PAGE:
Tuesday, June 13, 2006


RATING: ***1/2
RUNTIME: 143 min.

What happens when you leave the best actor in the world to act out three quarters of a movie all by himself? The answer: CAST AWAY. Chuck Noland will never be the toughest character that Tom Hanks has played but it sure is another gem in his illustrious career. There are only a handful of actors in Hollywood who not only get into the depth of their characters but also know how to play it according to the needs of the film, none more so than Hanks. I have watched his each and every movie and I have never seen him in a single bad performance. He knows when to overplay or underplay a character.
CAST AWAY rides high purely because of one powerhouse from Tom Hanks. Hanks plays Chuck Noland, a Fed Ex systems engineer who values time like nothing else. He shares a beautiful married life with Kelly Frears (Helen Hunt, AS GOOD AS IT GETS, TWISTER). Noland leaves on a job assignment on Christmas Eve but enroute his plane crashes somewhere in the Pacific Ocean. Noland somehow survives and manages to float ashore to safety, thanks to a boat. The island he comes is absolutely marooned. And like Robinson Crusoe he is stuck in the middle of nowhere with a few Fed Ex packages. He starts his struggle to survive in a place where there is no civilization whatsoever. He also manages to find his Man Friday, a volleyball which he names Wilson.
There is nothing wrong with CAST AWAY per se. The direction is fine and the performances are just plain fantastic. It is just that there is nothing great about it. I always judge a movie by the potential the plot has. CAST AWAY had just a fantastic premise to elevate itself from an entertainer to one that is deeply rooted in psychology and spirituality. The best part of the movie is when Noland is marooned on the island. It is an absolute delight to watch Noland to go back in time to the start of civilization. He practically invents his basic needs with the resources he has. This is the part of the movie that is most innovative and thoroughly enjoyable. But the movie gets absolutely inert once he returns from the island. Whatever you feel is due to Hanks’ incredible performance. He just has this uncanny ability to lift seemingly average stuff and elevate it to something much deeper. He is the classic everyman with whom we all can identify with. But for its part, the movie doesn’t aim high enough. It goes for the easy and commercial way of entertaining audiences with the incredible survival story of Chuck Noland. All its attempts to give psychological or spiritual depths to the character seem so labored. Four years of living alone on a marooned island is sure to do something to a person. But whatever is there related to this is because of Hanks’ understanding of the character rather than the movie showing it. In the end CAST AWAY tries to throw in some tired message of hope through a Hanks monologue but it all seems so clich├ęd and plastic. Whatever weight that can be attributed to the end is solely because of Hanks. As I said, CAST AWAY is a perfect example of what a great actor can do to an inert movie. CAST AWAY even tries its hand at being romantic but fails miserably. The scene involving Noland and Kelly at the end just seems so uninspired. Even actors of the caliber of Tom Hanks and Helen Hunt cannot save the scene.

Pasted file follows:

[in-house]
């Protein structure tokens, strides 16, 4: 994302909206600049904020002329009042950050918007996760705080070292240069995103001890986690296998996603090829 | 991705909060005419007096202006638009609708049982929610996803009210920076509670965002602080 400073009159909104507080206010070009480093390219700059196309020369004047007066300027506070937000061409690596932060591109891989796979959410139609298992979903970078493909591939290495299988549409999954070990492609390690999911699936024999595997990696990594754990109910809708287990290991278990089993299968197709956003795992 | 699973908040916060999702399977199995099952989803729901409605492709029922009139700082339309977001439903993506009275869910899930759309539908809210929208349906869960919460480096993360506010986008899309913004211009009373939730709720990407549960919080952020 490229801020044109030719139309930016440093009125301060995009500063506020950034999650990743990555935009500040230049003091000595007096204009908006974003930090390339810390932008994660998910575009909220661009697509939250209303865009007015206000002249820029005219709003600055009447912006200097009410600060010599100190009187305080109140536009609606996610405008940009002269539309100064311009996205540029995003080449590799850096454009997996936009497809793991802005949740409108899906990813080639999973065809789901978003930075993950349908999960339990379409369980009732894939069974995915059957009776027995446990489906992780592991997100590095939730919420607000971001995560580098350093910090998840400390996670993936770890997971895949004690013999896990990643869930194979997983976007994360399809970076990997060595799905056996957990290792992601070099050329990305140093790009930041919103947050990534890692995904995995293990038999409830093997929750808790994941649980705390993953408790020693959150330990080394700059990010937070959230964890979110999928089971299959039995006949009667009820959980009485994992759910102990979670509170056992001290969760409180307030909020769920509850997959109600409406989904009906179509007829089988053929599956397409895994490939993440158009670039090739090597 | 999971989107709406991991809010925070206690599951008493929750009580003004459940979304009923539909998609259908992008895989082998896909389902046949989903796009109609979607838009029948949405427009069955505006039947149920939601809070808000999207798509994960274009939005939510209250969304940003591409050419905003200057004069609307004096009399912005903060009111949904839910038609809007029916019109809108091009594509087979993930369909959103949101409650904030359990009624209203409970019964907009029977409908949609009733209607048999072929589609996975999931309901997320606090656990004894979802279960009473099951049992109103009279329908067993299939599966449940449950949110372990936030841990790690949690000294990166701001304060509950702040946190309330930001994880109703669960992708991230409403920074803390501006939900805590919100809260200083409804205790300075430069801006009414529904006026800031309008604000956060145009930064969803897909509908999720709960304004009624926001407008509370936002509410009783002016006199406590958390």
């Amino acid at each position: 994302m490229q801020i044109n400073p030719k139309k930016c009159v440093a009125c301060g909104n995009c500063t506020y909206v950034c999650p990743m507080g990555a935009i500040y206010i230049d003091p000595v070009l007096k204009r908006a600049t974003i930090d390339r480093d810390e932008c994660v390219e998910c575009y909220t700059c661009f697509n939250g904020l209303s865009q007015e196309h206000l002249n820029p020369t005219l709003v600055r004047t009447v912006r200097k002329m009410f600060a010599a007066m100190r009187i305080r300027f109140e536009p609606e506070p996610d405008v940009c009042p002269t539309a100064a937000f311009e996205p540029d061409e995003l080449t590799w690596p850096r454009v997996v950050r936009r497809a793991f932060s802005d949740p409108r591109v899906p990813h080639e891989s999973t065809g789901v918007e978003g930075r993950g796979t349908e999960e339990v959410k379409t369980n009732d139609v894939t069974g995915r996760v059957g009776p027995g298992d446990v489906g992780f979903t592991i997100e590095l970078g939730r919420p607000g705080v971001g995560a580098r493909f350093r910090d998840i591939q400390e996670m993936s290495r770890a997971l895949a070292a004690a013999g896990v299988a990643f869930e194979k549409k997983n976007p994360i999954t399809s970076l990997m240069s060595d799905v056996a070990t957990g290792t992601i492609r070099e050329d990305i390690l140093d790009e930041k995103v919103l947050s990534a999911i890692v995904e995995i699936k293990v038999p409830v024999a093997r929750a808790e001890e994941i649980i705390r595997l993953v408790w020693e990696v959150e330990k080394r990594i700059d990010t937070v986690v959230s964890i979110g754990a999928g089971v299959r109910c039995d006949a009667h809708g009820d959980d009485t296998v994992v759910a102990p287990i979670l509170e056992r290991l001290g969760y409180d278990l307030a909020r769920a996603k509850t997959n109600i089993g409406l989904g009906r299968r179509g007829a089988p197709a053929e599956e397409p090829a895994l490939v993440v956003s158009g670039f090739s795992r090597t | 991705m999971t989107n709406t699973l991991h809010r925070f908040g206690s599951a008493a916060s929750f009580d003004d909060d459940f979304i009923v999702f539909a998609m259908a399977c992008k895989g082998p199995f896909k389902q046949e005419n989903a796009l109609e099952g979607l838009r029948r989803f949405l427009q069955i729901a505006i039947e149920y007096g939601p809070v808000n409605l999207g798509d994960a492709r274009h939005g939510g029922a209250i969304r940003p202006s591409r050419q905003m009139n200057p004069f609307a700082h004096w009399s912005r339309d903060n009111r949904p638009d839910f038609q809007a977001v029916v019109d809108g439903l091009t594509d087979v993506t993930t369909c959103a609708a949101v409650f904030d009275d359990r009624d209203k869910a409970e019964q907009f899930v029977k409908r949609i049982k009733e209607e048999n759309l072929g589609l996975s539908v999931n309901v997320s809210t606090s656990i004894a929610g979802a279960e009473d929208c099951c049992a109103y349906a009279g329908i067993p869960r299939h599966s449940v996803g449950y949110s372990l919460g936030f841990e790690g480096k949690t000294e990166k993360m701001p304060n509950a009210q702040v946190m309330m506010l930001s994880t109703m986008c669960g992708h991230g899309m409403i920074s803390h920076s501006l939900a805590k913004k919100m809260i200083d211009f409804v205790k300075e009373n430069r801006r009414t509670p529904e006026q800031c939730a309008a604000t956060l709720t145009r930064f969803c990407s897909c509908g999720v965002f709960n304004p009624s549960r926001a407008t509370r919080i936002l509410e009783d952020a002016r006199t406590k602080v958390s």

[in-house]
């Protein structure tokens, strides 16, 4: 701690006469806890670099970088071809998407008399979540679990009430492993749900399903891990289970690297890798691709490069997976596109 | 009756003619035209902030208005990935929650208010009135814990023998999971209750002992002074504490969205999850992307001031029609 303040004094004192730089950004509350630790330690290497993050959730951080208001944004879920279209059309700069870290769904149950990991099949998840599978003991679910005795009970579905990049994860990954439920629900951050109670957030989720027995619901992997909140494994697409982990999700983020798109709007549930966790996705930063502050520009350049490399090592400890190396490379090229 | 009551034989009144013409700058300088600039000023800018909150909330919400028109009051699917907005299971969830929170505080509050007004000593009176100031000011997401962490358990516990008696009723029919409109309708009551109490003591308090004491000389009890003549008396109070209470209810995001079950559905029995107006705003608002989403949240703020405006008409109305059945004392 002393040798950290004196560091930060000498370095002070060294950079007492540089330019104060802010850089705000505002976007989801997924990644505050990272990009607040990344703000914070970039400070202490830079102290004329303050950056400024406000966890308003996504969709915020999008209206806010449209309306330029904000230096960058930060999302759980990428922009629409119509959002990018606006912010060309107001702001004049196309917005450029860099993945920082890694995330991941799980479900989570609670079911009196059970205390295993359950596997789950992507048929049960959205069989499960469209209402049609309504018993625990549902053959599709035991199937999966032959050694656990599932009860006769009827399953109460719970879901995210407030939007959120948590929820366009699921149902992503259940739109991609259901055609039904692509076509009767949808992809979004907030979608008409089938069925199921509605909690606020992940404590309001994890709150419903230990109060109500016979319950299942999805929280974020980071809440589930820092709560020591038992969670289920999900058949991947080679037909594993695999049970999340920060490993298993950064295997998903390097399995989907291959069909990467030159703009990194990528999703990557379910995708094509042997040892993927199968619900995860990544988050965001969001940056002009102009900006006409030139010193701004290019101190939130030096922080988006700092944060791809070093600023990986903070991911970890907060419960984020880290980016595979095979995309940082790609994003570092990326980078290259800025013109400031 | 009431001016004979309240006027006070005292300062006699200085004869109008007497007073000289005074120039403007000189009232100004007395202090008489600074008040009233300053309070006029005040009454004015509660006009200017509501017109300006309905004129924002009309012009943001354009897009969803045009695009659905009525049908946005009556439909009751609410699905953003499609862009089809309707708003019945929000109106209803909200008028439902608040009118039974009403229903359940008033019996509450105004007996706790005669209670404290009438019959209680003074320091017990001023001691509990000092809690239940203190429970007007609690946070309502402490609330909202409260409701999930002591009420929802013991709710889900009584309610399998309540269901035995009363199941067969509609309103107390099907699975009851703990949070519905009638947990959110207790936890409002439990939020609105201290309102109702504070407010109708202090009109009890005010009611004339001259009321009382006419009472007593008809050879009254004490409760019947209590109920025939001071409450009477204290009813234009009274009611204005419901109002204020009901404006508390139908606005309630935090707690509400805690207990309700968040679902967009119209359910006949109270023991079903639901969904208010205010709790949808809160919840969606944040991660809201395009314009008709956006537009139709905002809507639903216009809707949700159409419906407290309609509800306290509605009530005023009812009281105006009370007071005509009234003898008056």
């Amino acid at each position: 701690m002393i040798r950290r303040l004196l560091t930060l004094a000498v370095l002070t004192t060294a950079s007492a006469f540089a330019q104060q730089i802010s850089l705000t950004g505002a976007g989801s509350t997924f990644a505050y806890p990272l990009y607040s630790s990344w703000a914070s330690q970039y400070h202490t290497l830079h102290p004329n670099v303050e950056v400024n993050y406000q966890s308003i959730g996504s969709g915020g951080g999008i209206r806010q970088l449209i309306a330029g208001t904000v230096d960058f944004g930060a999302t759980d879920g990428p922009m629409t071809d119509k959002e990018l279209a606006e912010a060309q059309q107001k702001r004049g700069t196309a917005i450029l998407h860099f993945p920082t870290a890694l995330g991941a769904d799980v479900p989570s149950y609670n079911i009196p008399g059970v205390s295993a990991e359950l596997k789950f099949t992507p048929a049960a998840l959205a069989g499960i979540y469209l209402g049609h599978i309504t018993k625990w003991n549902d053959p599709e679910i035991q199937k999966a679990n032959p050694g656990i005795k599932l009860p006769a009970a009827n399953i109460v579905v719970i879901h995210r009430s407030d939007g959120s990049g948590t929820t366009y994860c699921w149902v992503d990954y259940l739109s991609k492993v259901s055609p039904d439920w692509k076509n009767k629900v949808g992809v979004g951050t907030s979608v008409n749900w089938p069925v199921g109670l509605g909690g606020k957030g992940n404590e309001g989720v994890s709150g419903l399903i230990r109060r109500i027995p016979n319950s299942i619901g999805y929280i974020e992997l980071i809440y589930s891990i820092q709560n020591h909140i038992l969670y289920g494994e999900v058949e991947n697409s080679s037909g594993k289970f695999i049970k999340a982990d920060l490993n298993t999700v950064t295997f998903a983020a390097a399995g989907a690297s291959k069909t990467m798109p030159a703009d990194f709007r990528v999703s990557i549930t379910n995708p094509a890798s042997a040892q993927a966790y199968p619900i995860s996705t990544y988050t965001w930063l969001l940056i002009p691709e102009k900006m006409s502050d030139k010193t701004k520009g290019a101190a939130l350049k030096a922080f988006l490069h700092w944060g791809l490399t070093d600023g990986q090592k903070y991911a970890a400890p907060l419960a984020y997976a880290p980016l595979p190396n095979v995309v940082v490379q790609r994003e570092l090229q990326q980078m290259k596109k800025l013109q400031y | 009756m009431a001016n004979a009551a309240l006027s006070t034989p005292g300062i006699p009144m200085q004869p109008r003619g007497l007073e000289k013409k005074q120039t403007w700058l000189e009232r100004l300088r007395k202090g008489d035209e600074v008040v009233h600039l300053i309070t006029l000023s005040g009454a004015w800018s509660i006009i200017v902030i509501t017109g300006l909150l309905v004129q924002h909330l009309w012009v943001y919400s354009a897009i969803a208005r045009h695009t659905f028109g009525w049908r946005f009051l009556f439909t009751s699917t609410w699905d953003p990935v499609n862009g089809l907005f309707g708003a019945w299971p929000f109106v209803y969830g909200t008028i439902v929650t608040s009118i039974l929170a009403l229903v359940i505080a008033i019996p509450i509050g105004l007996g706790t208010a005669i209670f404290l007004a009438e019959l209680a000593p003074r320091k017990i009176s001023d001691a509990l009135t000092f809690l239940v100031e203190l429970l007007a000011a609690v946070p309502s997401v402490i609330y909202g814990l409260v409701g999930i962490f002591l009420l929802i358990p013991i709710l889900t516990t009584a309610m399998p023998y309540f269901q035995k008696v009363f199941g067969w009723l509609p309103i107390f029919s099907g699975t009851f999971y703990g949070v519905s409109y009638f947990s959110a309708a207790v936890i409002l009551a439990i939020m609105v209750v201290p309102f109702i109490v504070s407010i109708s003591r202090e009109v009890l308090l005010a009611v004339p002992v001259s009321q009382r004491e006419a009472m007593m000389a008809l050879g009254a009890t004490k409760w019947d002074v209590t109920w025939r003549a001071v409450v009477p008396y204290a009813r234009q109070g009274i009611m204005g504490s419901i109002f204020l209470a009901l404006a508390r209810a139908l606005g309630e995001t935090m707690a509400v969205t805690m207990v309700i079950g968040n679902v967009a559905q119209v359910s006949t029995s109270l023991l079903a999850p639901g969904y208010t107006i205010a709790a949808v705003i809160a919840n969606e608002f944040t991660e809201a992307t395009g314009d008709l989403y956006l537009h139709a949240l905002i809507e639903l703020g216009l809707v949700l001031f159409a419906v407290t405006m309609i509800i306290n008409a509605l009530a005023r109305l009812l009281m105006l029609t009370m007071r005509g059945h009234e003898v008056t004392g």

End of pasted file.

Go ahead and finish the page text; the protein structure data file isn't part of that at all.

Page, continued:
CAST AWAY is not a bad movie by any stretch of the imagination. It is very entertaining. The movie does a fantastic job of going into great detail about the initial period of Noland’s stay at the island. The direction in the second act is brilliant enough to make us feel the passage of time when you are marooned on an island. Time doesn’t fly by buy drags. And watching that pieces of material come ashore and Noland making a sail out of it justifies the age-old saying-“God helps those who help themselves.”
But it is the third act that fails the movie and Tom Hanks. This has got to be one of the least inspired endings of a good movie in a long time. There is a serious lack of imagination here. The third act, I guess, is hardly of 20 minutes but it feels like ages. While watching Hanks on the island, I so wanted the movie to be something of a spiritual journey something like 2001: A SPACE ODYSSEY. The movie failed in doing that and it is really disappointing for this movie could have been so good. It would have been a memorable one that people 20 years down the line would still be amazed at. What they will only be amazed at is Hanks’ performance. I feel very sorry that this movie 10 years down the line will be cast away from people’s memory.

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